We were in Manhattan for Mother’s Day weekend, and I had the chance to walk both Madison and Fifth Avenues to about 80th Street, then back to our hotel window shopping with an occasional duck inside to shop. NYC was bustling as ever, Broadway was thriving, and Times Square was wall-to-wall. 

But the retail! So many stores were closed or seeking tenants, I had to write my friend real estate expert and appraiser Jonathan Miller, who I unfortunately did not have time to see:

“But the empty retail spaces! Whoa even along Fifth and Madison! I think I saw one or two every block, and we walked from 44th to 80th. What gives” I wrote in an email.

His response:

“It’s funny you mention the retail apocalypse – I am supposedly on “Inside Edition” tonight to speak to this very issue!  Strolled up and down Fifth with a camera crew last week to explain it for 90 minutes in a 3 minute segment. From 49th to 59th, 1 out of 4 stores are empty.”

Here is the segment on Inside Edition. 


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I am pretty gung ho about Dallas getting a Costco within the city limits. Even if it means we have to bribe them with $3 million. I think the returns for the city will be worth it, well worth it: sometimes you have to spend money to make money. The City Council will apparently debate this Wednesday. Digging into their own membership information, Costco has projected that existing members who live south of LBJ will spend more than $40 million a year in this store. (Costco apparently makes the bulk of their profit from memberships, so they track them carefully.) That’s $40 million now being spent in other Metroplex area stores, NOT in Dallas. Have you ever been to a Plano Costco on a Saturday? Grand Central Station. As for giving Costco $3 million in economic incentives, I’m not turning cartwheels about it, but turns out we bribe a lot of businesses to move here, as many metros do. The hand-outs are carefully selected to bring us something in return. It’s an investment in our future.

Reading over city documents outlining the Costco proposal, turns out we are also giving the ad agency Saatchi + Saatchi North America, Inc. a $75,000 bribe to move into the new McKinney & Olive building in Uptown.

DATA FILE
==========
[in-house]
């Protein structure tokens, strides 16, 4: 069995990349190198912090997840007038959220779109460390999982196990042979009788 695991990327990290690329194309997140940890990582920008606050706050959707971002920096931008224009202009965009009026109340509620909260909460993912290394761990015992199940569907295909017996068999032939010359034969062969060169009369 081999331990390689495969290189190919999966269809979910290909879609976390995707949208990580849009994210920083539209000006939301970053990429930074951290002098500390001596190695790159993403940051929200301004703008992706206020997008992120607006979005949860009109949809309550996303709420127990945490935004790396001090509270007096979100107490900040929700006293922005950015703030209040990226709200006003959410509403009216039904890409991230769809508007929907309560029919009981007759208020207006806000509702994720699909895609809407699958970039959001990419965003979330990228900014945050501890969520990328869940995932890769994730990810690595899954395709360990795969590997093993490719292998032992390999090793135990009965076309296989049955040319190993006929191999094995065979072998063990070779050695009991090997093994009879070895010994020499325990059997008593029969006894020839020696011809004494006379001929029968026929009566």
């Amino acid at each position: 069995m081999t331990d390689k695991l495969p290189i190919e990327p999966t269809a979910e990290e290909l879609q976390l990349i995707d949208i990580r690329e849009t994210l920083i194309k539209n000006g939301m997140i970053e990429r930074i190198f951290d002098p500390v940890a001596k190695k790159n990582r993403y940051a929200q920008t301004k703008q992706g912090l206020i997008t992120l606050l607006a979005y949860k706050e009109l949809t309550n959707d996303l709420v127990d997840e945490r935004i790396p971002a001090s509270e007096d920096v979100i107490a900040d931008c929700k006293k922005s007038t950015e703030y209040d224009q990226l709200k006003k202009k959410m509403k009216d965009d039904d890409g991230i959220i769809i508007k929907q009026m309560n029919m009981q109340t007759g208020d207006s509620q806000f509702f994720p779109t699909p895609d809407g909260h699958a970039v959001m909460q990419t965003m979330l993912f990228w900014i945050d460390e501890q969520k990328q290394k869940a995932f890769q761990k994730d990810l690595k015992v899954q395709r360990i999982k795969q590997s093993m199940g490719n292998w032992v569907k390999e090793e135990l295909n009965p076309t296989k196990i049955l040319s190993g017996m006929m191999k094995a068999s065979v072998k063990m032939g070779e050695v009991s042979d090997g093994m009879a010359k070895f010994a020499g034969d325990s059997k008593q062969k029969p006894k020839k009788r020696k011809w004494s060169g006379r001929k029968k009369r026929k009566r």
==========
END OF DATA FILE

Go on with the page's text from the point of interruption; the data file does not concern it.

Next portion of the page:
According to knowledgeable sources at Dallas City Hall, Costco has said the Dallas store at Churchill and Coit off 75 will be their most expensive store in the USA. More expensive, even, than the New York City and San Francisco stores. As one of the top three in the U.S., it will be a prototype and garner attention. Costco has been looking to build in Dallas city limits for more than a decade. The land they have a contract on is owned by the Texas Department of Transportation and by state law, must sell for appraised value. Which in this case is $16.5 million for a little over 13 acres. That’s about $29 a square foot or  $1.2 million per acre, not an outrageous price. Costco’s contract is pending Dallas forking over that $3 million incentive.

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The other thing: the TxDOT property has been on the market for 20 years — fallow, producing zilch for the city, for us. Why the state could not lower the price tag on it to move it remains a mystery, unless there is a criss-cross of legislation somewhere. The lot was used to stage construction for LBJ. It is a mass of concrete and curbs, parking spaces, a few straggly trees and a bump or two of green. The area is surrounded by commercial real estate and multi-family living. (more…)


landscapingWe teased about this last April Fools Day — when we said that Costco was buying up the Hicks-Crespi Estate on Walnut Hill Lane for its hottest new North Dallas location. It was a joke. Then Andy Beal actually BOUGHT the Hicks-Crespi estate, no joke! Costco has been eyeing Dallas for years for a location, from the dealership sites on East Northwest Highway to the intersection of Coit and Churchill just west of Central Expressway for a North Dallas big box location, where they have finally landed.

Now we are giddy with delight!

The City Plan Commission recently gave Costco a green light. Now the city’s Office of Economic Development wants to give them a Chapter 380 economic development grant “not to exceed $3,000,000″ to get the job done and bring the retail giant’s sales revenues into the city.

I mean, this is a no-brainer. The money comes from the 2012 bond proposition specifically to attract businesses to Dallas. This is the first incentive money spent in District 11 in over 10 years. Full disclosure: I live in District 11. Frankly, anyone against it just is not thinking straight.Screen-Shot-2016-04-21-at-4.55.12-PM